# For what values of k does this system of equations have a unique / infinite / no solutions?

My system of equations is: $$\begin{cases} x + 5y- 6z = 2 \\ kx + y - z = 3 \\ 5x - ky + 3z = 7 \end{cases}$$

So the augmented matrix is:

$$\left[ \begin{array}{ccc|c} 1&5&-6&2\\ k&1&-1&3\\ 5&-k&3&7 \end{array} \right]$$

I reduced it to this (with the shown steps), but I'm not sure if i've done so correctly and i'm not sure if i need to do Gauss-Jordan elimination or just Gauss elimination:

\begin{align} r_2 -> r_2 - 2r_1 \end{align} \begin{align} r_3 -> r+3 - 5r_1 \end{align} \begin{align} r_2 -> r_2 * \frac{1}{-9} \end{align} \begin{align} r_1 -> r_1 - 5r_2 \end{align} \begin{align} r_3 -> r_3 +27r_2 \end{align}

$$\left[ \begin{array}{ccc|c} 1-5(\frac{k-2}{-9})&0&\frac{1}{9}&\frac{13}{9}\\ \frac{k-2}{-9}&1&\frac{-11}{9}&\frac{1}{9}\\ 27(\frac{k-2}{-9})&-k+2&0&0 \end{array} \right]$$

From this reduced from that i got, i noticed that there is an infinite solution for k=2.

However, I believe that i need to get one of the values in the 4th column of the matrix in terms of k so that i can find all the solutions i need, but i am unsure on how to do this.

Could someone please help me and show full working, including the steps taken to reduce the matrix?

• Hi and welcome to the site! Since this is a site that encourages and helps with learning, it is best if you show your own ideas and efforts in solving the question. Can you edit your question to add your thoughts and ideas about it? Don't worry if it's wrong - that's what we're here for.
– 5xum
Commented Oct 8, 2018 at 13:42
• Also, don't get discouraged by the downvote. I downvoted the question and voted to close it because at the moment, it is not up to site standards (you have shown no work you did on your own). If you edit your question so that you show what you tried and how far you got, I will not only remove the downvote, I will add an upvote.
– 5xum
Commented Oct 8, 2018 at 13:42
• Hi, thank you for letting me know about that! Should I try to do more or is this okay? Commented Oct 8, 2018 at 15:16
• @user601850: Hints: The determinant is given by $$2 (k-2) (3 k-2)$$ I got the RREF as $$\begin{bmatrix} 1 & 0 & 0 & \dfrac{8}{3 k-2} \\ 0 & 1 & 0 & -\dfrac{24}{3 k-2} \\ 0 & 0 & 1 & \dfrac{-k-18}{3 k-2} \\ \end{bmatrix}$$ Can you use this to proceed?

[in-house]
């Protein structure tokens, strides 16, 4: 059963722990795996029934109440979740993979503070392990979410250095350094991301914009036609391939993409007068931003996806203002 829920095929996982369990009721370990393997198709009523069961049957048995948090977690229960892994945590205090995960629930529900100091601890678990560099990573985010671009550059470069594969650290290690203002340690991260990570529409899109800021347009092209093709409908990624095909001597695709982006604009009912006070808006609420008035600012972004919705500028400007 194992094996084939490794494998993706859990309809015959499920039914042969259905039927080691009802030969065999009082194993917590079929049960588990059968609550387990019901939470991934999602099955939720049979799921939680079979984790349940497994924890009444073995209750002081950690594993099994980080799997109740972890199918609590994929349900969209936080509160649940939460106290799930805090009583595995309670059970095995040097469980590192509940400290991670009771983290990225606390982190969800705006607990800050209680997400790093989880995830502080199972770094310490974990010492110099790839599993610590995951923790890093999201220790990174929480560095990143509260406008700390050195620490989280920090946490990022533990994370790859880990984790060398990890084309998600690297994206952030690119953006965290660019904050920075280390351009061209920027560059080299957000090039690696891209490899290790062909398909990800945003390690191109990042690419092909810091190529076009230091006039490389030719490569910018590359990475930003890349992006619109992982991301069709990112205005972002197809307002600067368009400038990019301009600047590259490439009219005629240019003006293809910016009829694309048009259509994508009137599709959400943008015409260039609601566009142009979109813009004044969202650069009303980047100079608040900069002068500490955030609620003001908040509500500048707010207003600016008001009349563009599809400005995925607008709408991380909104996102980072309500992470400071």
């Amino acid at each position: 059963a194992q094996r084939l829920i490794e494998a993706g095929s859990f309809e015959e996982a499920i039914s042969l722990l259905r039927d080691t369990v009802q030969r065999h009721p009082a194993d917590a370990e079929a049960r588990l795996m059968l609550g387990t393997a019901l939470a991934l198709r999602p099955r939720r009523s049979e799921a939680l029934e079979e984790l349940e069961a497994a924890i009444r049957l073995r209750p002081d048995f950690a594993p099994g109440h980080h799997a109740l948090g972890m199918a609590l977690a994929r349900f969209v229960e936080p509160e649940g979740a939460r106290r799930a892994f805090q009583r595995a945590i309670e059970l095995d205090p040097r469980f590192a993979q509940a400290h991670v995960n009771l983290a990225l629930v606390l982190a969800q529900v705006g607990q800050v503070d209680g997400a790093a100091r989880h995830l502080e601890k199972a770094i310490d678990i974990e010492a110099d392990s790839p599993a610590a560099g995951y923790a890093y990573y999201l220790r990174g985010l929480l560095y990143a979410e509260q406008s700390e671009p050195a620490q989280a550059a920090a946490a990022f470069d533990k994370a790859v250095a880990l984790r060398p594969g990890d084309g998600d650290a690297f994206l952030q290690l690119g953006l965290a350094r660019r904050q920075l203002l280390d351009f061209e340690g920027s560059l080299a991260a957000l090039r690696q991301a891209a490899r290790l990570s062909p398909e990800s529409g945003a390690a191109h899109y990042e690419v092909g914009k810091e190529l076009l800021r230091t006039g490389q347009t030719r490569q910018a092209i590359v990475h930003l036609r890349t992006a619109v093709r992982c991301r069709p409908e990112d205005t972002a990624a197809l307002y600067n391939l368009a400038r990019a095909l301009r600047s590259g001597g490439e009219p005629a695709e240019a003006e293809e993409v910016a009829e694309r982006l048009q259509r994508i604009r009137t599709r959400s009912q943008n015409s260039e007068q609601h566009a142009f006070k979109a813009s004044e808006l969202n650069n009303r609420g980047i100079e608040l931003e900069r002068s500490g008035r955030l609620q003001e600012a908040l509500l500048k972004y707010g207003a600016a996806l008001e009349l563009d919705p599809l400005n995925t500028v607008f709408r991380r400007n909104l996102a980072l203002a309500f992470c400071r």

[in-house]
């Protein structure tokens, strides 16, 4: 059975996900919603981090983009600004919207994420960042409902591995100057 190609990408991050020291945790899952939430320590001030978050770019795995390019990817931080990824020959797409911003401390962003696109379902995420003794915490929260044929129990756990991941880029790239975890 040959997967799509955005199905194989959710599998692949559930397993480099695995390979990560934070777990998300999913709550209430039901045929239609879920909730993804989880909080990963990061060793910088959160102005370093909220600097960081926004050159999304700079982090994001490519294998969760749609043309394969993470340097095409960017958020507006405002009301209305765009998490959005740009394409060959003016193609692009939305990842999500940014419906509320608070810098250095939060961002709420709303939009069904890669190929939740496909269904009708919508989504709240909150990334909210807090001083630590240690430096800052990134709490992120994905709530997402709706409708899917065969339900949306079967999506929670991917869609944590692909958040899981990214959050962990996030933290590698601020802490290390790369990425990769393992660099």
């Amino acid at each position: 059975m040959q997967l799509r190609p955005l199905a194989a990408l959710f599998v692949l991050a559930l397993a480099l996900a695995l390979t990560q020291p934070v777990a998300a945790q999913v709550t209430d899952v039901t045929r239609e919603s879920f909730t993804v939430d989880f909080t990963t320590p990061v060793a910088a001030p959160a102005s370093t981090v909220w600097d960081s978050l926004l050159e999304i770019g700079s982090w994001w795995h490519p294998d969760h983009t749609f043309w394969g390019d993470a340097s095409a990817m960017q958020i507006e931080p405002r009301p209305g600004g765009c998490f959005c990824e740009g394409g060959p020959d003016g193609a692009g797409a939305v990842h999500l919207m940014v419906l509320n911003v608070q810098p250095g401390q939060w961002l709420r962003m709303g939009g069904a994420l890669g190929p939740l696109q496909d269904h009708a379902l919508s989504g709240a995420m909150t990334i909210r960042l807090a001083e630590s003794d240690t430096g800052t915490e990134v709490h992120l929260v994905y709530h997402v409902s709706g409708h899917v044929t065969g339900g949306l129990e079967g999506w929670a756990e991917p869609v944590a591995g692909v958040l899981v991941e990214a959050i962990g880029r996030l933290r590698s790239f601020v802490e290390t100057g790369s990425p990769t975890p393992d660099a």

– Moo
Commented Oct 8, 2018 at 15:29
• Do you mind telling me what steps you used to get that RREF? Commented Oct 8, 2018 at 15:50

From my comments above, I always find the determinant first which gives us

$$\det \begin{bmatrix} 1&5&-6 \\ k&1&-1 \\ 5&-k&3 \end{bmatrix} = 2 (k-2) (3 k-2)$$

This tells us we may have to account for $$k = 2, k = \dfrac{2}{3}$$

The RREF is given by the steps

• Swap $$R_1$$ and $$R_2$$

• Set $$R_2 \longleftarrow R_2 - \dfrac{1}{k} R_1$$

• Set $$R_3 \longleftarrow R_3 - \dfrac{5}{k} R_1$$

• Swap $$R_2$$ and $$R_3$$

• Set $$R_3 \longleftarrow R_3 - \dfrac{5k-1}{-k^2-5} R_2$$

• Set $$R_3 \longleftarrow - \dfrac{k^2+5}{2(3k^2-8k+4)} R_3$$

• Set $$R_2 \longleftarrow R_2 - \dfrac{3k+5}{k} R_3$$

• Set $$R_1 \longleftarrow R_1 + R_3$$

• Set $$R_2 \longleftarrow \dfrac{k}{-k^2-5} R_2$$

• Set $$R_1 \longleftarrow R_1 - R_2$$

• Set $$R_1 \longleftarrow \dfrac{1}{k} R_1$$

This results in the RREF of

$$\left[ \begin{array}{ccc|c} 1 & 0 & 0 & \dfrac{8}{3 k-2} \\ 0 & 1 & 0 & -\dfrac{24}{3 k-2} \\ 0 & 0 & 1 & \dfrac{-k-18}{3 k-2} \\ \end{array} \right]$$

We can see that we have an issue for $$k = \dfrac{2}{3}$$.

Also, from the determinant, when $$k = 2$$, we have a RREF of

$$\left[ \begin{array}{ccc|c} 1 & 0 & \dfrac{1}{9} & \dfrac{13}{9} \\ 0 & 1 & -\dfrac{11}{9} & \dfrac{1}{9} \\ 0 & 0 & 0 & 0 \\ \end{array} \right]$$

• Your first step is only valid when $k\ne0$. You also have to account for $k=0$ separately.
– amd
Commented Oct 9, 2018 at 0:42
• @amd: That result is captured by the general case in the current answer with $k = 0$, as you get $$\begin{bmatrix} 1 & 0 & 0 & -4 \\ 0 & 1 & 0 & 12 \\ 0 & 0 & 1 & 9 \\ \end{bmatrix}$$
– Moo
Commented Oct 9, 2018 at 1:52